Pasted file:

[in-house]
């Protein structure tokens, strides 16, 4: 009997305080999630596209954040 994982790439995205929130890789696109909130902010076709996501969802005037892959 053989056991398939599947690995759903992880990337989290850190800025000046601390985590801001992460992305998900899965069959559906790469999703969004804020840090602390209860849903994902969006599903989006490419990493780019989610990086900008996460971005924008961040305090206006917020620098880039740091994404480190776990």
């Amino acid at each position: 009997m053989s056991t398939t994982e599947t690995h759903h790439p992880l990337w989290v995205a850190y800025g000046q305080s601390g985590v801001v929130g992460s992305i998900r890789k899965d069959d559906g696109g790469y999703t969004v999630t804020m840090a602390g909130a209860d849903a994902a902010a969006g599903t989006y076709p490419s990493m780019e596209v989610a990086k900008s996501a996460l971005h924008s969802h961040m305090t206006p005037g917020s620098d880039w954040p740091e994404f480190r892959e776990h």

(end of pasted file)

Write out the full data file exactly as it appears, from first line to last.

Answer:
[in-house]
């Protein structure tokens, strides 16, 4: 009997305080999630596209954040 994982790439995205929130890789696109909130902010076709996501969802005037892959 053989056991398939599947690995759903992880990337989290850190800025000046601390985590801001992460992305998900899965069959559906790469999703969004804020840090602390209860849903994902969006599903989006490419990493780019989610990086900008996460971005924008961040305090206006917020620098880039740091994404480190776990």
């Amino acid at each position: 009997m053989s056991t398939t994982e599947t690995h759903h790439p992880l990337w989290v995205a850190y800025g000046q305080s601390g985590v801001v929130g992460s992305i998900r890789k899965d069959d559906g696109g790469y999703t969004v999630t804020m840090a602390g909130a209860d849903a994902a902010a969006g599903t989006y076709p490419s990493m780019e596209v989610a990086k900008s996501a996460l971005h924008s969802h961040m305090t206006p005037g917020s620098d880039w954040p740091e994404f480190r892959e776990h």